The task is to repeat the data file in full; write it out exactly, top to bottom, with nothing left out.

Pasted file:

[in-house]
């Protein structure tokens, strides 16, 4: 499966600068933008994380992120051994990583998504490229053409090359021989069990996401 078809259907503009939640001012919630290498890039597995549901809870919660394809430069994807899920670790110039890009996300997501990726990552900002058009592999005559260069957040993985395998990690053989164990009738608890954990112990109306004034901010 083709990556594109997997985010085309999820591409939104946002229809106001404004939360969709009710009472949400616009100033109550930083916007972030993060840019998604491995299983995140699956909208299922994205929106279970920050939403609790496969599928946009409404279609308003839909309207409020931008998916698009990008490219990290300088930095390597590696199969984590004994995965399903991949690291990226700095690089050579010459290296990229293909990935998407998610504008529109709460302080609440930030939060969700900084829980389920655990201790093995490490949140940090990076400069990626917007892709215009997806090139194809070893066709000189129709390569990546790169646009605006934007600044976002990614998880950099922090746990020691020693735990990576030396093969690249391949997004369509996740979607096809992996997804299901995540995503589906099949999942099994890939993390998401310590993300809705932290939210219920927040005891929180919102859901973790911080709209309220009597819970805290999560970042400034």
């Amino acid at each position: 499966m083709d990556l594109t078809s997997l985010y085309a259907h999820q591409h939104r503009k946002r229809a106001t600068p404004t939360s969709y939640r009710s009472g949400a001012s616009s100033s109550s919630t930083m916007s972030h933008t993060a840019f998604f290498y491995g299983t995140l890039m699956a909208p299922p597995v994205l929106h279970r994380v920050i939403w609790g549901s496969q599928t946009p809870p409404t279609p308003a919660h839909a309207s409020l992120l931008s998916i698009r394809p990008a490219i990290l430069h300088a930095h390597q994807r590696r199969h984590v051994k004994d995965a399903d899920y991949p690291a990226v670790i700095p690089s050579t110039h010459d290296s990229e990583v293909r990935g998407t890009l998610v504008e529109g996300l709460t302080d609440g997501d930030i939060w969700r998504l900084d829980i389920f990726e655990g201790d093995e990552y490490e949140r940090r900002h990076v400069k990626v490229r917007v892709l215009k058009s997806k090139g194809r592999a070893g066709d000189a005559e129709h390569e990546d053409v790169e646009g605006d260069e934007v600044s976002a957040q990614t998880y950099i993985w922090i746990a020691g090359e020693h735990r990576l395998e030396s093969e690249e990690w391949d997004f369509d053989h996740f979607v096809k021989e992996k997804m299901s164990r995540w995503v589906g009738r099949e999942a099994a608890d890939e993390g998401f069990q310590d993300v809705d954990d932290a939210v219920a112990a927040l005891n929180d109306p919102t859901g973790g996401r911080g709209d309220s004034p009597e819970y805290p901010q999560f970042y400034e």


[in-house]
């Protein structure tokens, strides 16, 4: 499966600068933008994380992120051994990583998504490229053409090359021989069990996401 078809259907503009939640001012919630290498890039597995549901809870919660394809430069994807899920670790110039890009996300997501990726990552900002058009592999005559260069957040993985395998990690053989164990009738608890954990112990109306004034901010 083709990556594109997997985010085309999820591409939104946002229809106001404004939360969709009710009472949400616009100033109550930083916007972030993060840019998604491995299983995140699956909208299922994205929106279970920050939403609790496969599928946009409404279609308003839909309207409020931008998916698009990008490219990290300088930095390597590696199969984590004994995965399903991949690291990226700095690089050579010459290296990229293909990935998407998610504008529109709460302080609440930030939060969700900084829980389920655990201790093995490490949140940090990076400069990626917007892709215009997806090139194809070893066709000189129709390569990546790169646009605006934007600044976002990614998880950099922090746990020691020693735990990576030396093969690249391949997004369509996740979607096809992996997804299901995540995503589906099949999942099994890939993390998401310590993300809705932290939210219920927040005891929180919102859901973790911080709209309220009597819970805290999560970042400034």
């Amino acid at each position: 499966m083709d990556l594109t078809s997997l985010y085309a259907h999820q591409h939104r503009k946002r229809a106001t600068p404004t939360s969709y939640r009710s009472g949400a001012s616009s100033s109550s919630t930083m916007s972030h933008t993060a840019f998604f290498y491995g299983t995140l890039m699956a909208p299922p597995v994205l929106h279970r994380v920050i939403w609790g549901s496969q599928t946009p809870p409404t279609p308003a919660h839909a309207s409020l992120l931008s998916i698009r394809p990008a490219i990290l430069h300088a930095h390597q994807r590696r199969h984590v051994k004994d995965a399903d899920y991949p690291a990226v670790i700095p690089s050579t110039h010459d290296s990229e990583v293909r990935g998407t890009l998610v504008e529109g996300l709460t302080d609440g997501d930030i939060w969700r998504l900084d829980i389920f990726e655990g201790d093995e990552y490490e949140r940090r900002h990076v400069k990626v490229r917007v892709l215009k058009s997806k090139g194809r592999a070893g066709d000189a005559e129709h390569e990546d053409v790169e646009g605006d260069e934007v600044s976002a957040q990614t998880y950099i993985w922090i746990a020691g090359e020693h735990r990576l395998e030396s093969e690249e990690w391949d997004f369509d053989h996740f979607v096809k021989e992996k997804m299901s164990r995540w995503v589906g009738r099949e999942a099994a608890d890939e993390g998401f069990q310590d993300v809705d954990d932290a939210v219920a112990a927040l005891n929180d109306p919102t859901g973790g996401r911080g709209d309220s004034p009597e819970y805290p901010q999560f970042y400034e």